This is Part 2 of a 5-part series. To read all articles from the 2012 FTD Study Group, click here.
On 4 June in Washington, D.C., scientists from academia, industry, and funding organizations met to discuss precompetitive steps in the preparation for clinical trials for frontotemporal degeneration. Frontotemporal degeneration (FTD) encompasses a group of diseases that are distinct from Alzheimer’s, the most common neurodegenerative disease. At the same time, FTD exists on a broad spectrum with AD, and a partial overlap in symptoms frequently leads to misdiagnosis of one for the other. Part 2 of this series summarizes components of future trials where clinician-researchers have reached broad consensus—that is, its subtypes and diagnosis—as well as others where more work is needed—that is, endpoints to measure the success or failure of a drug.
Frontotemporal degeneration was first recognized by the Czech neurologist and psychiatrist Arnold Pick, who described it as early as 1892 as a focal neurodegenerative disorder. “That was incredibly modern at the time,” said Bruce Miller of University of California, San Francisco. In 1957, French scientists published a detailed comparison of FTLD and AD (Delay et al., 1957; discussed in Thibodeau and Miller, 2012). Today, scientists of the FTD Treatment Study Group (FTSG) see FTLD as falling into three major groups. The behavioral variant (bvFTD) is a social disorder that starts with psychiatric symptoms, whereas two language variants called progressive aphasia are marked either by difficulties with semantic understanding (svPPA) or by fluency and grammar (nfvPPA/agrammatic PPA). FTLD is rare enough to qualify for orphan disease status (see more in Part 4 of this series), but is actually as common as AD among people age 45 to 64, when FTD strikes primarily.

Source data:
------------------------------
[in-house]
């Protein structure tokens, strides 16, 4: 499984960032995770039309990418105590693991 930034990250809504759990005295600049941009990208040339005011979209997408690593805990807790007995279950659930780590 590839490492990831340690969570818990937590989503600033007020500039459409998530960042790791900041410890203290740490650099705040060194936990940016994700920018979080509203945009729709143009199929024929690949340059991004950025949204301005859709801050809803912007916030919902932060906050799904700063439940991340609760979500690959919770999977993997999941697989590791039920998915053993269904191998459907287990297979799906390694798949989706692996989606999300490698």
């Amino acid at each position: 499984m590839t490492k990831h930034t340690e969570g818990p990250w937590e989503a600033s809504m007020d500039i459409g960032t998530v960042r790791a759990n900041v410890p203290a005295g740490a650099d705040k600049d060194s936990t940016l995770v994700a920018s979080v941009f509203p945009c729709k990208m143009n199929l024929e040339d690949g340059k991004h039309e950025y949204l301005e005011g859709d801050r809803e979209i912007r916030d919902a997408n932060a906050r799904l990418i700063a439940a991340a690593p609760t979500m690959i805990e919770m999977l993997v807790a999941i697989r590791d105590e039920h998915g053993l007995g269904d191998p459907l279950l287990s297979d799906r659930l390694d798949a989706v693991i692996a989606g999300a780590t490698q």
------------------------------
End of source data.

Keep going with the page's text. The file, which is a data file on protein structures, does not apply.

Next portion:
A large fraction of FTLD cases are diseases of tau. This includes rare genetic forms such as FTDP-17, as well as sporadic conditions that have overlapping symptoms with movement disorders, i.e., progressive supranuclear palsy (PSP) and corticobasal degeneration (CBD). More recently, tauopathies broadly have further come to include an anticipated wave of cases of chronic traumatic encephalopathy (CTE) generated by concussive or blast injuries in contact sports and war (see ARF related news story). “I think we will experience an epidemic related to tau,” Miller told the audience in D.C.